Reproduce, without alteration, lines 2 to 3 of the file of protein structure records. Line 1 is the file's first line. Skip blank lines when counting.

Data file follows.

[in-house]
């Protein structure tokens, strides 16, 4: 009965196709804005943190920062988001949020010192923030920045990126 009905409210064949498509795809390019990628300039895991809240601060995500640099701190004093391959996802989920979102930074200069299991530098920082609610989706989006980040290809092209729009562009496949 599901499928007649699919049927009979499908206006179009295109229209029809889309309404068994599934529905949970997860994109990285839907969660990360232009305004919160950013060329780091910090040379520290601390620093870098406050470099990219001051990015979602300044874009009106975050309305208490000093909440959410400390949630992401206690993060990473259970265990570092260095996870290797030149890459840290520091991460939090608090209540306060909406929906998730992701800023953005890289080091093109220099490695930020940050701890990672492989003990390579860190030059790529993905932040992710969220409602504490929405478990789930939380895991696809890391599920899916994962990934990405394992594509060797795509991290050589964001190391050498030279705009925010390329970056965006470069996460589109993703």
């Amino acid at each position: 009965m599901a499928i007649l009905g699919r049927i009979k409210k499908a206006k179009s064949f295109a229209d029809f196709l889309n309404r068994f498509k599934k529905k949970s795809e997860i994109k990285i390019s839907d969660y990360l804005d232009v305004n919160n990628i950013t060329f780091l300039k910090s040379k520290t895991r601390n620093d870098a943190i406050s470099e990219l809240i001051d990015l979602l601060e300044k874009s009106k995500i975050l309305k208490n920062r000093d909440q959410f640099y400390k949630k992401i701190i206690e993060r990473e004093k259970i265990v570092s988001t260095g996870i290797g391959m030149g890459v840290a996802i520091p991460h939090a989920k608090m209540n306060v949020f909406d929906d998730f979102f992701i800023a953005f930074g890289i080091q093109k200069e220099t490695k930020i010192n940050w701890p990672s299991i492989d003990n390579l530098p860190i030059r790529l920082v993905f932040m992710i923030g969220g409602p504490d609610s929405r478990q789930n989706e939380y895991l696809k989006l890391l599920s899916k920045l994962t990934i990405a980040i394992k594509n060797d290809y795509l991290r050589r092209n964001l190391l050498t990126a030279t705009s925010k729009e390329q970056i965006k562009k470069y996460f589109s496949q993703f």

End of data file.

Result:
């Protein structure tokens, strides 16, 4: 009965196709804005943190920062988001949020010192923030920045990126 009905409210064949498509795809390019990628300039895991809240601060995500640099701190004093391959996802989920979102930074200069299991530098920082609610989706989006980040290809092209729009562009496949 599901499928007649699919049927009979499908206006179009295109229209029809889309309404068994599934529905949970997860994109990285839907969660990360232009305004919160950013060329780091910090040379520290601390620093870098406050470099990219001051990015979602300044874009009106975050309305208490000093909440959410400390949630992401206690993060990473259970265990570092260095996870290797030149890459840290520091991460939090608090209540306060909406929906998730992701800023953005890289080091093109220099490695930020940050701890990672492989003990390579860190030059790529993905932040992710969220409602504490929405478990789930939380895991696809890391599920899916994962990934990405394992594509060797795509991290050589964001190391050498030279705009925010390329970056965006470069996460589109993703």
């Amino acid at each position: 009965m599901a499928i007649l009905g699919r049927i009979k409210k499908a206006k179009s064949f295109a229209d029809f196709l889309n309404r068994f498509k599934k529905k949970s795809e997860i994109k990285i390019s839907d969660y990360l804005d232009v305004n919160n990628i950013t060329f780091l300039k910090s040379k520290t895991r601390n620093d870098a943190i406050s470099e990219l809240i001051d990015l979602l601060e300044k874009s009106k995500i975050l309305k208490n920062r000093d909440q959410f640099y400390k949630k992401i701190i206690e993060r990473e004093k259970i265990v570092s988001t260095g996870i290797g391959m030149g890459v840290a996802i520091p991460h939090a989920k608090m209540n306060v949020f909406d929906d998730f979102f992701i800023a953005f930074g890289i080091q093109k200069e220099t490695k930020i010192n940050w701890p990672s299991i492989d003990n390579l530098p860190i030059r790529l920082v993905f932040m992710i923030g969220g409602p504490d609610s929405r478990q789930n989706e939380y895991l696809k989006l890391l599920s899916k920045l994962t990934i990405a980040i394992k594509n060797d290809y795509l991290r050589r092209n964001l190391l050498t990126a030279t705009s925010k729009e390329q970056i965006k562009k470069y996460f589109s496949q993703f």